According to the present invention, a method of making a thermoplastic tubular article, including heat-setting the article so that it will be dimensionally stable up to a specific elevated temperature, characterised by the steps of fitting an at least partly biaxially oriented tube of a crystallisable polymer over a mandrel whose outer diameter is only slightly less than the internal diameter of the tube and clamping the tube to the mandrel to restrain axial shrinkage of the tube, while maintaining the temperature of the tube and mandrel below the glass transition temperature of the polymer, heating the tube to a temperature higher than the said specific elevated temperature so that the tube shrinks radially into contact with the mandrel but is restrained from further radial shrinkage, maintaining the tube at said higher temperature for a time sufficient to ensure the required degree of dimensional stability, cooling the tube and mandrel to a temperature below the said specific elevated temperature, and then releasing the contact between the tube and mandrel to allow them to be separated.
The heat-setting operation is thus effected independently of the forming operation and does not cause problems therein. A residual linear shrinkage of up to 3% is usually found after heat-setting, but it can be eliminated by a further step of re-heating the article to the specific elevated temperature without internal restraint against shrinkage. Such residual shrinkage may be used to eliminate or reduce head space in a container having a body heat-set by the method of the invention.
Where the polymer is a saturated linear polyester, the temperature to which the tube is heated on the mandrel is preferably at least 60° higher than the specific elevated temperature, and in particular, where polyethylene terephthalate is used, the specific elevated temperature is preferably about 120° C. and the tube is heated to at least 180° C. on the mandrel.
The degree of dimensional stability which is achieved depends on the temperature to which the tube is heated on the mandrel (the "heat-setting temperature") and the time for which the tube is maintained at this temperature, and it may be adjusted to the particular requirements for which the tubular articles are made. For example, if it is desired that the linear dimensions of the article should not alter by more than 3% when it is heated to a specific elevated temperature of 120° C., the tube may be heated at 180° C. for a period of 1 to 5 minutes or, preferably, at 240° C. for 12 to 15 seconds.
The contact between the tube and mandrel may be released by forcing fluid (e.g. air) under pressure from inside the mandrel through small holes in its surface to form an fluid cushion between the tube and mandrel. Alternatively it may be released by collapsing at least a part of the mandrel surface inwards.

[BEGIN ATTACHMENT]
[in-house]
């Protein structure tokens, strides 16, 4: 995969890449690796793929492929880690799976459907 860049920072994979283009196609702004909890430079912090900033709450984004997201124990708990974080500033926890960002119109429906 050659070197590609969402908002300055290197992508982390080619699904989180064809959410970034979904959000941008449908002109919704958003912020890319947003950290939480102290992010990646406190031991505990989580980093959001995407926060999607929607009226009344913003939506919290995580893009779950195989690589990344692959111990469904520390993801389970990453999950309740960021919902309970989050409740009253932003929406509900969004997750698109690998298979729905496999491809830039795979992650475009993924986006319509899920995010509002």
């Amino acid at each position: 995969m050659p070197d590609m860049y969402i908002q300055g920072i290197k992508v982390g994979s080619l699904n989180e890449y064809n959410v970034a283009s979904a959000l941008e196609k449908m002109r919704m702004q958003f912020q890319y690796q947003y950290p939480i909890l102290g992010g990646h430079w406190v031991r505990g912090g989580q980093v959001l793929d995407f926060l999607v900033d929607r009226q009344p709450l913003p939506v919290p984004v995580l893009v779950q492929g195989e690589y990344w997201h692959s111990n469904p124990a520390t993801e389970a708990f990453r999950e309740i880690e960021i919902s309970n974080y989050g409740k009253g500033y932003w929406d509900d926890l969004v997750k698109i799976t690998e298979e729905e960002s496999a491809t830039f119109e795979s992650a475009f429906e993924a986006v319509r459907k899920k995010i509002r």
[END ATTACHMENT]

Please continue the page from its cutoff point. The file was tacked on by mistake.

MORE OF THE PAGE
The tubular article may be given a shape which departs from that of a plain cylindrical tube by providing the mandrel with a complementary shape, which is adopted by the tube as it shrinks on to the mandrel. For example, the tubular article may be formed with circumferential beads by providing the mandrel with corresponding circumferential projections. Other shapes may be produced in this manner, such as tapered, barrelled or waisted tubes, or tubes of rectangular, oval or other cross-sections.
When making a tubular article which is open at both ends, the clamping is preferably effected by circumferentially clamping both ends of the tube to the mandrel. The tube may then be cut into individual lengths before it is separated from the mandrel. For example, the tube may be cut by knives which penetrate through the tube material into circumferential grooves in the mandrel as the mandrel is rotated.
When making a tubular article which is closed at one end, preferably a mandrel is used which has a correspondingly shaped closed end and clamping is effected by clamping the other, open end of the tube to the mandrel. The open end of the tube may be clamped axially against a radially extending flange on the mandrel. Preferably the closed end of the tube is additionally clamped axially against the closed end of the mandrel.
In a preferred embodiment of the invention, using a plurality of vertical hollow mandrels of high thermal conductivity, each mandrel is indexed past operating stations at which:
(a) the tube is fitted over the mandrel, whose temperature is below the glass transition temperature of the polymer,
(b) clamps are applied to the tube to clamp it to the mandrel,
(c) a heating element is introduced into the interior of the mandrel to heat it to a temperature at least 60° C. higher than the specific elevated temperature,
(d) the said higher temperature is maintained for a time sufficient to ensure the required degree of dimensional stability,
(e) the heating element is removed, and the tube is cooled to below the specific elevated temperature,
(f) the clamps are released,
(g) the ends of the mandrel are sealed and air under pressure is introduced into it and forced out through small holes in its surface to release contact between the tube and the mandrel, and
(h) the tube is removed from the mandrel.
Where the tube is long enough to make several open-ended articles (e.g. container bodies), it is convenient to arrange that, after cooling of the tube, the mandrel is rotated and knives are brought into contact with the tube to cut it into individual lengths.